To her horror, she realized she was hearing a panting sound, a wet-chuffing breath, somewhere beside her, or below her on the trail, in the gathering dusk, waiting.

The woman, Mariella, realizes that being safe in the hospital is not the end of it; death is always in the wings, waiting. The horror of this mirrors the uncertainties of commitment and at the same time makes commitment a necessity.

The story awakens in me memories of two encounters with mastiffs – one when I was hiking alone on Mount Norwottuck, a popular park in the Holyoke Range. I had the distinct sense of threat, and I knew the owner of the dog was aware of how I felt. Why else would a person take a mastiff up Norwottuck? You can’t help it — a brush with a mastiff feels like a brush with death. Death by dog is not unheard of in the United States. Recently, a woman jogger was killed in California by dogs, and was, in fact, the fifth person to be killed by dogs in California in the past two years.

But the story also awakens in me the memory of myth: a three-headed dog was stationed at the edge of the Greek underworld, its purpose to prevent anyone escaping back to life.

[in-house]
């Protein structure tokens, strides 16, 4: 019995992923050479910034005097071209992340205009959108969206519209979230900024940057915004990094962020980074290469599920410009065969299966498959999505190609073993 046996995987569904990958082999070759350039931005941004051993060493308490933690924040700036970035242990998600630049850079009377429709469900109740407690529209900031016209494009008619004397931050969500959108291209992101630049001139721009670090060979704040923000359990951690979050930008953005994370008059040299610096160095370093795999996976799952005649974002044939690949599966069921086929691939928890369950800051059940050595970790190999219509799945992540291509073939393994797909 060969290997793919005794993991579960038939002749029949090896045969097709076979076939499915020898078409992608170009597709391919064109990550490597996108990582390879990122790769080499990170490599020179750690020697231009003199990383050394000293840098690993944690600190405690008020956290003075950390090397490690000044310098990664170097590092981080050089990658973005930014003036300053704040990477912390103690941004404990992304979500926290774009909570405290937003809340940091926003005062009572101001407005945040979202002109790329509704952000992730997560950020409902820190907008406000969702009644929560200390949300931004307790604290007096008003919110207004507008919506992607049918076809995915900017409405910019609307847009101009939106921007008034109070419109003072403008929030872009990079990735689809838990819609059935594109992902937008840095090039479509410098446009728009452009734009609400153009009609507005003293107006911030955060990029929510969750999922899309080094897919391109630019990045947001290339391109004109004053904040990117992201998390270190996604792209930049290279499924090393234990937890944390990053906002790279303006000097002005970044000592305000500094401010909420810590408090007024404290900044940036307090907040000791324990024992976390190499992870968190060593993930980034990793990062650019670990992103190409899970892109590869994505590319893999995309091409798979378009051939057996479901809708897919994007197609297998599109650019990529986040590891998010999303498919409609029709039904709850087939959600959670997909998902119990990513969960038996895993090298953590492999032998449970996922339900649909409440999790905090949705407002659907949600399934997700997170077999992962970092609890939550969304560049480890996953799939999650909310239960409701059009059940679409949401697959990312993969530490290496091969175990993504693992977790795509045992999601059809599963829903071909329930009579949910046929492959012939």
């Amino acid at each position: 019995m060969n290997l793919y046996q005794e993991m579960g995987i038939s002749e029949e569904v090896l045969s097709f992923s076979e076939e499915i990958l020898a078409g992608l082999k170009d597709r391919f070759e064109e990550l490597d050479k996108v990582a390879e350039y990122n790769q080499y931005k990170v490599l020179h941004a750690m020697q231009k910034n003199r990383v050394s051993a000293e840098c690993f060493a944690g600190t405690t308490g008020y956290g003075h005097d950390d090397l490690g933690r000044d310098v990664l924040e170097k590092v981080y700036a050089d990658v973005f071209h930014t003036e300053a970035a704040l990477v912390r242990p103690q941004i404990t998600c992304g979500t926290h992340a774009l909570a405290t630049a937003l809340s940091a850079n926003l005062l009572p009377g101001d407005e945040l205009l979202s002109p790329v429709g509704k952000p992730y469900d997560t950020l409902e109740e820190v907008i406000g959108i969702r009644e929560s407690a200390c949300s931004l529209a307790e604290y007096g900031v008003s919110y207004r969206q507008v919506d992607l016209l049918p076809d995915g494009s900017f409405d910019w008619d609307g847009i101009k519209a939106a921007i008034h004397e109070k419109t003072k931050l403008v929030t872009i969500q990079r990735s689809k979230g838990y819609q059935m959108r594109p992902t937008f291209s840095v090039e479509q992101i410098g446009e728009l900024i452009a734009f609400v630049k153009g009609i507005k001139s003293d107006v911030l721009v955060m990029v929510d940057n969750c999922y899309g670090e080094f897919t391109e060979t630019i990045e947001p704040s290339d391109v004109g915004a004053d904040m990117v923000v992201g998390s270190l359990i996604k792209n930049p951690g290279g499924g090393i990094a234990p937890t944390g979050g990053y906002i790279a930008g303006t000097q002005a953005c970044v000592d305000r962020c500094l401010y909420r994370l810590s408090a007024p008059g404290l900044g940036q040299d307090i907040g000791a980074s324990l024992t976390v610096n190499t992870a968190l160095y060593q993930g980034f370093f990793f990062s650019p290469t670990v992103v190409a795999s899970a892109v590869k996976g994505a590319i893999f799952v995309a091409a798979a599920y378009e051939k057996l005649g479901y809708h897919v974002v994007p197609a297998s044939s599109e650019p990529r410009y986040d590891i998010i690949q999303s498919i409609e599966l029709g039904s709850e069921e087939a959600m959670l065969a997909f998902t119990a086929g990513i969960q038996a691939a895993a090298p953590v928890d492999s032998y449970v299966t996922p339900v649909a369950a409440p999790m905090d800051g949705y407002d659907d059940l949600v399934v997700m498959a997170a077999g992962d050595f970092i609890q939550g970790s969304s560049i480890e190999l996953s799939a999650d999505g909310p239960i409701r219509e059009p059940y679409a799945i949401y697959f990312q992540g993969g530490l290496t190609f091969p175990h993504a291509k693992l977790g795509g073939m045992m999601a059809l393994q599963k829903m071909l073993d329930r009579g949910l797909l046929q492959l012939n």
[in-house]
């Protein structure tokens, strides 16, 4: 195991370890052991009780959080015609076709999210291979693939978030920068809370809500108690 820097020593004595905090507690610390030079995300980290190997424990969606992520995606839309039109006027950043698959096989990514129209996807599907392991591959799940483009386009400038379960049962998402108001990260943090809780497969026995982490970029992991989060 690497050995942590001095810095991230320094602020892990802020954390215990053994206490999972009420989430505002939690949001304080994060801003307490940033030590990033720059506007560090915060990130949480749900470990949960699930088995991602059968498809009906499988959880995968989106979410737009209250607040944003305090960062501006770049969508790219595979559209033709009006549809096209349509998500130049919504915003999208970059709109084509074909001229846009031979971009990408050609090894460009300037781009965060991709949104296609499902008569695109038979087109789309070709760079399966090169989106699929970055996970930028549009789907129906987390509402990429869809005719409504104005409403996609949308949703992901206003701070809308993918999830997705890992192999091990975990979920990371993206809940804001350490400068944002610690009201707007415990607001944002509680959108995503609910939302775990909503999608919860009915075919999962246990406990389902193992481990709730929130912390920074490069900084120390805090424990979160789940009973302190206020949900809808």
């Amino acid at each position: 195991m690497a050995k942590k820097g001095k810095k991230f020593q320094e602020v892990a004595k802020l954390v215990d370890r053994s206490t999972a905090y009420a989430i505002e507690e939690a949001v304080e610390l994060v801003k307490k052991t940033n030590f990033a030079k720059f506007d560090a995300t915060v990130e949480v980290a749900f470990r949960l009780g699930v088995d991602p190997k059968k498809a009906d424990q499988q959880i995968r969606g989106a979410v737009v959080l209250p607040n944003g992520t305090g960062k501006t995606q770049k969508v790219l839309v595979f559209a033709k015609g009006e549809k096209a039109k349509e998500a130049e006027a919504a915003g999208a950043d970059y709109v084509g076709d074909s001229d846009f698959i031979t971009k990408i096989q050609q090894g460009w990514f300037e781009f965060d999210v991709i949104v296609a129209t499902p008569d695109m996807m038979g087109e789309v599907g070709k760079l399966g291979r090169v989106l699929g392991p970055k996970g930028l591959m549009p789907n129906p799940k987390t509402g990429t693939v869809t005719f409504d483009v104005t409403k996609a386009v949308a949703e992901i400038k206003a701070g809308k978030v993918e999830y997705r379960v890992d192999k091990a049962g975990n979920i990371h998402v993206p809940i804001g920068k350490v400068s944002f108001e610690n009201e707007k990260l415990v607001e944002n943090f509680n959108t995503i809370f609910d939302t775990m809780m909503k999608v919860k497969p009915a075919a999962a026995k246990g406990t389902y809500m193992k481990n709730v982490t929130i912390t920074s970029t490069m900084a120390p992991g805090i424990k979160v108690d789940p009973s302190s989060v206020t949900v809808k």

The image of the mastiff and his owner would be merely a parlor trick, just a horror story, except that Oates uses it to talk about human vulnerability and fear of commitment and its unknowns. In a way, the mastiff and its owner are like a pair in a marriage: at any moment one may bolt on the other. That is just a fact of life.

Parallel to the dog attack in “Mastiff” is the struggle both Mariella and Simon are having with themselves and each other and the fact that marriage — or commitment — requires surrender to a state of vulnerability.

Mariella herself hates to feel vulnerable; even a backpack makes her feel “burdened”; she carries the vulnerability her run-away father created in her like a burden. When she looks at Simon, she thinks, “how self-contained . . . how maddening!” She is troubled by the way Simon creates in her an impossible situation of simultaneously opposing emotions: “At times, [Mariella] quite liked his air of authority; at other times, she resented it.”

Throughout, Oates refers to Mariella as “the woman” and Simon as “the man,” and Oates openly refers to a man-woman issue — that men are generally physically stronger than women. “She would resent his superior strength, yet she would be protected by it. She might defy it, but she wouldn’t oppose it.” Later, she realizes that a man’s strength might ebb away, and that her task might be to help him. I am touched by this. My husband is 70, and his strength amazes me. Mariella’s thoughts on the topic of strength interest me.